Ongoing Investments in Baldwin Technology Help ACM Plastics Win the Competitive Race
ST. LOUIS, Missouri — As a former race car driver, Massimo Raffaele was certainly used to making bold moves. Once he traded in his race car for a delivery truck, Raffaele began learning about the printing industry through his work transporting and delivering packaging materials throughout his native Italy. Through this work, he found an opportunity to fill a gap in the market for customers seeking high-quality flexible packaging in smaller quantities, and with faster delivery times than typically offered by existing industry suppliers.
Raffaele set out on a mission to become one of Europe’s first flexible film converters to offer all-UV LED curing in a narrow to mid-web format, and he enlisted the expertise of Antonio La Franceschina to bring his new venture to life. In 2005, the partners founded ACM Plastics and began by offering laminating and reel-cutting services.
It was, as they say, off to the races. They soon transitioned to printing, and after years of printing on a 7-color Omet VariFlex 530 with conventional (mercury) UV curing press, Raffaele and La Franceschina sought ways to eliminate some of the speed bottlenecks with traditional UV printing, like excessive heat buildup from the mercury UV lamps, which required the press to run slower and the printed rolls to cool down in a storage locker before lamination.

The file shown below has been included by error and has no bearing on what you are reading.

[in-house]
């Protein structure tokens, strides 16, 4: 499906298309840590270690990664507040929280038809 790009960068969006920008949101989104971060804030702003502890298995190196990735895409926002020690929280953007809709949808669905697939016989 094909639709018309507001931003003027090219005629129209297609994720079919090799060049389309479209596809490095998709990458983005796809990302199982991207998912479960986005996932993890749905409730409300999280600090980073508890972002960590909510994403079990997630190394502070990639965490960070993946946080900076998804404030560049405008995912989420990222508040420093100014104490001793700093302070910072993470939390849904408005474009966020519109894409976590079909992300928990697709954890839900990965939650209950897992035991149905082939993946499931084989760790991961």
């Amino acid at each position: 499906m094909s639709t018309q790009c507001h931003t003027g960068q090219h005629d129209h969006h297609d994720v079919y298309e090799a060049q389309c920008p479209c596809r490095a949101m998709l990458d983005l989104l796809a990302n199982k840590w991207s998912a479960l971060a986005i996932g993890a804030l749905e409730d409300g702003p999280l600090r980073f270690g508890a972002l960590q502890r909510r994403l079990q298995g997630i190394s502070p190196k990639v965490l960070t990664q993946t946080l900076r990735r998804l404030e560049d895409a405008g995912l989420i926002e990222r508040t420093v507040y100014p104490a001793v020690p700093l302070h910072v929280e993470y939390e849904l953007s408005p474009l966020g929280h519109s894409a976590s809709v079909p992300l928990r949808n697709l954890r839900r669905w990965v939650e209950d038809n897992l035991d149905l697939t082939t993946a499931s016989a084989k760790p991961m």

With sights set on the food and pharma markets, the decision was made to move from traditional UV to full “food safe” UV LED curing, working closely with Baldwin Technology company AMS Spectral UV, which retrofitted the press UV stations with its XP Series LED UV technology.
Combining the Omet and AMS Spectral technologies with Flint Group’s EkoCure Ancora Dual Cure inks, ACM proved that UV LED could dramatically improve the printing process and make narrow web food-grade cured packaging a reality.
The results of the retrofitted AMS Spectral UV were impressive.
The drying process was completely transformed. By speeding up drying times on film, the entire printing process became more efficient and flexible, which further resulted in significantly reduced delivery times. Also, it eliminated the primer step and any heat to the press, so ACM was able to print on a wider variety of substrates at faster speeds without worrying about film shrinkage or wait times.
Printing quality reached new heights through bold and shiny colors, and the homogeneity of performance over the entire range of the printable material improved ink anchoring and eliminated delamination problems.
ACM realized significant environmental benefits which amplified its sustainability message. UV LED curing has reduced ACM’s energy costs and, in lock step, its carbon footprint by an average of 50 percent versus using mercury lamps on all its presses. Along with 100 percent recyclable packaging and fully recyclable PET films, ACM offers a more sustainable flexible package thanks to the use of solventless adhesives.
Today ACM has transitioned completely to UV LED printing, with no remaining traditional UV lamps, and leads the world among AMS Spectral UV’s packaging customers for the number of LED lamp units in operation in a single facility. The project began with 27 installs and has continued with an additional 17 coming online, testament to the ongoing investment in technology,
“We are ready to face the challenge of the transition from rigid to flexible packaging,” concluded La Franceschina. “The need for bright colors, eco-sustainable solutions, high-speed production, guaranteed dosage, and waste reduction are only growing. There is only one packaging method to respond to each of these needs: the flexible one.”
If it’s a race to future success, ACM is in a commanding pole position.